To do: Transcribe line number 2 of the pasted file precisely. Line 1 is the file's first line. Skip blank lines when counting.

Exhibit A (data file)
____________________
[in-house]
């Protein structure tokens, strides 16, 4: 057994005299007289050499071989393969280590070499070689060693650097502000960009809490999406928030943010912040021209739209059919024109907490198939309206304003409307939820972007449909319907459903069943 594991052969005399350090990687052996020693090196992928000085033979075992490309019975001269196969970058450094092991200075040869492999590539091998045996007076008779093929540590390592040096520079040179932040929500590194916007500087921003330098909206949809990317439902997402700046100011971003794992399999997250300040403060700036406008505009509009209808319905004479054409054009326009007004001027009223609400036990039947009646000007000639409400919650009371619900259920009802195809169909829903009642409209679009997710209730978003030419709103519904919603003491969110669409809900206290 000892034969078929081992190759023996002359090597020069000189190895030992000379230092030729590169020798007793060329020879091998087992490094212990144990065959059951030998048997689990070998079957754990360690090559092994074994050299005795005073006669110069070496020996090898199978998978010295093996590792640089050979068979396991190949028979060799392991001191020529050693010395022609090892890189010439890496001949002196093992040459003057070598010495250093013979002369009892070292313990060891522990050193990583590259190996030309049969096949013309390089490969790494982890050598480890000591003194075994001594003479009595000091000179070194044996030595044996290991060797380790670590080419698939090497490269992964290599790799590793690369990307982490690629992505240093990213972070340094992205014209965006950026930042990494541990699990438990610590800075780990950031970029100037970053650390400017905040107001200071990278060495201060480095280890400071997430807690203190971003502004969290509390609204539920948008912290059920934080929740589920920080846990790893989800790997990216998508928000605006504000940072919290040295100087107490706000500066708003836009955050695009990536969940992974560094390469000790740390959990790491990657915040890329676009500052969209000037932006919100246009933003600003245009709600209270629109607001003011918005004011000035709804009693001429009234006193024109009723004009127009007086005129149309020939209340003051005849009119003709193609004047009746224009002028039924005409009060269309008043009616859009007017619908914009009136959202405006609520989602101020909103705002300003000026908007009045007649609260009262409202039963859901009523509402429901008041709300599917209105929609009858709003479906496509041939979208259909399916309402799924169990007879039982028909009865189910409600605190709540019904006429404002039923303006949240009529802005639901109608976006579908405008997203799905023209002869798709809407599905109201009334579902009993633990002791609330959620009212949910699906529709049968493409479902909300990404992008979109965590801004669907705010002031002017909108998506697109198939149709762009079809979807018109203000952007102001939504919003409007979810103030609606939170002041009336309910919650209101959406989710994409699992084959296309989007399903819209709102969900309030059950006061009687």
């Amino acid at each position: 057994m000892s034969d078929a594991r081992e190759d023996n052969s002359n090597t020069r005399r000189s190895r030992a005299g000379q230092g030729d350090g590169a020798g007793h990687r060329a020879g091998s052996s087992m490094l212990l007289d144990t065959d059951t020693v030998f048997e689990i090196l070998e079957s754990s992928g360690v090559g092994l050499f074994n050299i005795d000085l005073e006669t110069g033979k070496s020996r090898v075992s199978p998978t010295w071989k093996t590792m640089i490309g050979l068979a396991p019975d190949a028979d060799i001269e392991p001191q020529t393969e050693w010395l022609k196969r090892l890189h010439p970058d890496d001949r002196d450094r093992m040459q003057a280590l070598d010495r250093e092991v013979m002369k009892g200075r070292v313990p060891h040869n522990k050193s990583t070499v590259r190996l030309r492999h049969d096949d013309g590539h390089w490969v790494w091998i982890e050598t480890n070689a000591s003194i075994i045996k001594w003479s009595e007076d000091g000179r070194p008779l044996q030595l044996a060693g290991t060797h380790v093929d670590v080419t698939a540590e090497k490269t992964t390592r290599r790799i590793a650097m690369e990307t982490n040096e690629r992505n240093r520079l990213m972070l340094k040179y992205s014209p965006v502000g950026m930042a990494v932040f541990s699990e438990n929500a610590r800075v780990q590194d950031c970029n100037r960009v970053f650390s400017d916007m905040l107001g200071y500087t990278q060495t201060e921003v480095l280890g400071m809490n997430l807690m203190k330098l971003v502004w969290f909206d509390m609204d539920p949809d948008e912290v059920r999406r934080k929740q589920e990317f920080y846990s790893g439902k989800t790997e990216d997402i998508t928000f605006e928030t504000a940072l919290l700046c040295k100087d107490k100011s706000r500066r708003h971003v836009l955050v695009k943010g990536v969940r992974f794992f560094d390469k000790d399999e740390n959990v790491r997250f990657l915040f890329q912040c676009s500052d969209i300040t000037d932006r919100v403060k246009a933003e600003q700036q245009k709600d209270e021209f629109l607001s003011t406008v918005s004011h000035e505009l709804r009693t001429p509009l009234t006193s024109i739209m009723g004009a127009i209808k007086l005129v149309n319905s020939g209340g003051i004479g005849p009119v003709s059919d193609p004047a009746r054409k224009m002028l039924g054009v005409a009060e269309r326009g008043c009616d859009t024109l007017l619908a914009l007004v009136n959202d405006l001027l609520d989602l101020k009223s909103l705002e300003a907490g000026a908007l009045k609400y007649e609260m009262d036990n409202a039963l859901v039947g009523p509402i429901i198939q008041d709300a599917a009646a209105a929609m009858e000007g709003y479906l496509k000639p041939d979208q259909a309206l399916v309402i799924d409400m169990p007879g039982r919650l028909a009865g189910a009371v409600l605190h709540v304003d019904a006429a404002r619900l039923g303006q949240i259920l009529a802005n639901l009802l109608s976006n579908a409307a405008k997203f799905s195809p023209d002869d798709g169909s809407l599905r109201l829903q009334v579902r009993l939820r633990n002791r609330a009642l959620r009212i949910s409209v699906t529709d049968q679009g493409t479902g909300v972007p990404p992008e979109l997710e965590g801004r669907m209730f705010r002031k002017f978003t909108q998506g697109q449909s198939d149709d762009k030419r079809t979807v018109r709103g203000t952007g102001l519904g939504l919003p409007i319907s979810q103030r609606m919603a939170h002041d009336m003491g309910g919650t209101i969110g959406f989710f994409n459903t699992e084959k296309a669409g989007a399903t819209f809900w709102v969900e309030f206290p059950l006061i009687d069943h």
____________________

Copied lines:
């Protein structure tokens, strides 16, 4: 057994005299007289050499071989393969280590070499070689060693650097502000960009809490999406928030943010912040021209739209059919024109907490198939309206304003409307939820972007449909319907459903069943 594991052969005399350090990687052996020693090196992928000085033979075992490309019975001269196969970058450094092991200075040869492999590539091998045996007076008779093929540590390592040096520079040179932040929500590194916007500087921003330098909206949809990317439902997402700046100011971003794992399999997250300040403060700036406008505009509009209808319905004479054409054009326009007004001027009223609400036990039947009646000007000639409400919650009371619900259920009802195809169909829903009642409209679009997710209730978003030419709103519904919603003491969110669409809900206290 000892034969078929081992190759023996002359090597020069000189190895030992000379230092030729590169020798007793060329020879091998087992490094212990144990065959059951030998048997689990070998079957754990360690090559092994074994050299005795005073006669110069070496020996090898199978998978010295093996590792640089050979068979396991190949028979060799392991001191020529050693010395022609090892890189010439890496001949002196093992040459003057070598010495250093013979002369009892070292313990060891522990050193990583590259190996030309049969096949013309390089490969790494982890050598480890000591003194075994001594003479009595000091000179070194044996030595044996290991060797380790670590080419698939090497490269992964290599790799590793690369990307982490690629992505240093990213972070340094992205014209965006950026930042990494541990699990438990610590800075780990950031970029100037970053650390400017905040107001200071990278060495201060480095280890400071997430807690203190971003502004969290509390609204539920948008912290059920934080929740589920920080846990790893989800790997990216998508928000605006504000940072919290040295100087107490706000500066708003836009955050695009990536969940992974560094390469000790740390959990790491990657915040890329676009500052969209000037932006919100246009933003600003245009709600209270629109607001003011918005004011000035709804009693001429009234006193024109009723004009127009007086005129149309020939209340003051005849009119003709193609004047009746224009002028039924005409009060269309008043009616859009007017619908914009009136959202405006609520989602101020909103705002300003000026908007009045007649609260009262409202039963859901009523509402429901008041709300599917209105929609009858709003479906496509041939979208259909399916309402799924169990007879039982028909009865189910409600605190709540019904006429404002039923303006949240009529802005639901109608976006579908405008997203799905023209002869798709809407599905109201009334579902009993633990002791609330959620009212949910699906529709049968493409479902909300990404992008979109965590801004669907705010002031002017909108998506697109198939149709762009079809979807018109203000952007102001939504919003409007979810103030609606939170002041009336309910919650209101959406989710994409699992084959296309989007399903819209709102969900309030059950006061009687």